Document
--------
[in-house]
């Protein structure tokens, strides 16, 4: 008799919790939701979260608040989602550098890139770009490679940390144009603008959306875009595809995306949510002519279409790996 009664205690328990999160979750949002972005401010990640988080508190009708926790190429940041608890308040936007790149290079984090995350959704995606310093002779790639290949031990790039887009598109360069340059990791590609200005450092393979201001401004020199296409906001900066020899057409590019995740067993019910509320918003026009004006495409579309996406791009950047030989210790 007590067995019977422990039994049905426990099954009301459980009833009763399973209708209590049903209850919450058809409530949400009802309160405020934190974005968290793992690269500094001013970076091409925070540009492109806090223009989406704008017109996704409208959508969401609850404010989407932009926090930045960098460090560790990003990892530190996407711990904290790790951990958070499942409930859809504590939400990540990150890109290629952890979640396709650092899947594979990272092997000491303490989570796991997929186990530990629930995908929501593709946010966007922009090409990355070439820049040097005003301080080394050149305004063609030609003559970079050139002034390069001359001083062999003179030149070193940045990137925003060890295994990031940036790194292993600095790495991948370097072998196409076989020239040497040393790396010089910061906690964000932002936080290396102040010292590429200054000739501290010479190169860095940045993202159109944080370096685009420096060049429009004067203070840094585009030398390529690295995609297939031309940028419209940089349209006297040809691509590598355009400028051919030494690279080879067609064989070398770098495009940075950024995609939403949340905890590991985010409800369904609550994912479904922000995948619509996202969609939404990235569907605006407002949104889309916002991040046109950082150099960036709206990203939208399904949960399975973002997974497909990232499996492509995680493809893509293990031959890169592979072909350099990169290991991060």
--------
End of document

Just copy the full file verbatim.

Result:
[in-house]
């Protein structure tokens, strides 16, 4: 008799919790939701979260608040989602550098890139770009490679940390144009603008959306875009595809995306949510002519279409790996 009664205690328990999160979750949002972005401010990640988080508190009708926790190429940041608890308040936007790149290079984090995350959704995606310093002779790639290949031990790039887009598109360069340059990791590609200005450092393979201001401004020199296409906001900066020899057409590019995740067993019910509320918003026009004006495409579309996406791009950047030989210790 007590067995019977422990039994049905426990099954009301459980009833009763399973209708209590049903209850919450058809409530949400009802309160405020934190974005968290793992690269500094001013970076091409925070540009492109806090223009989406704008017109996704409208959508969401609850404010989407932009926090930045960098460090560790990003990892530190996407711990904290790790951990958070499942409930859809504590939400990540990150890109290629952890979640396709650092899947594979990272092997000491303490989570796991997929186990530990629930995908929501593709946010966007922009090409990355070439820049040097005003301080080394050149305004063609030609003559970079050139002034390069001359001083062999003179030149070193940045990137925003060890295994990031940036790194292993600095790495991948370097072998196409076989020239040497040393790396010089910061906690964000932002936080290396102040010292590429200054000739501290010479190169860095940045993202159109944080370096685009420096060049429009004067203070840094585009030398390529690295995609297939031309940028419209940089349209006297040809691509590598355009400028051919030494690279080879067609064989070398770098495009940075950024995609939403949340905890590991985010409800369904609550994912479904922000995948619509996202969609939404990235569907605006407002949104889309916002991040046109950082150099960036709206990203939208399904949960399975973002997974497909990232499996492509995680493809893509293990031959890169592979072909350099990169290991991060």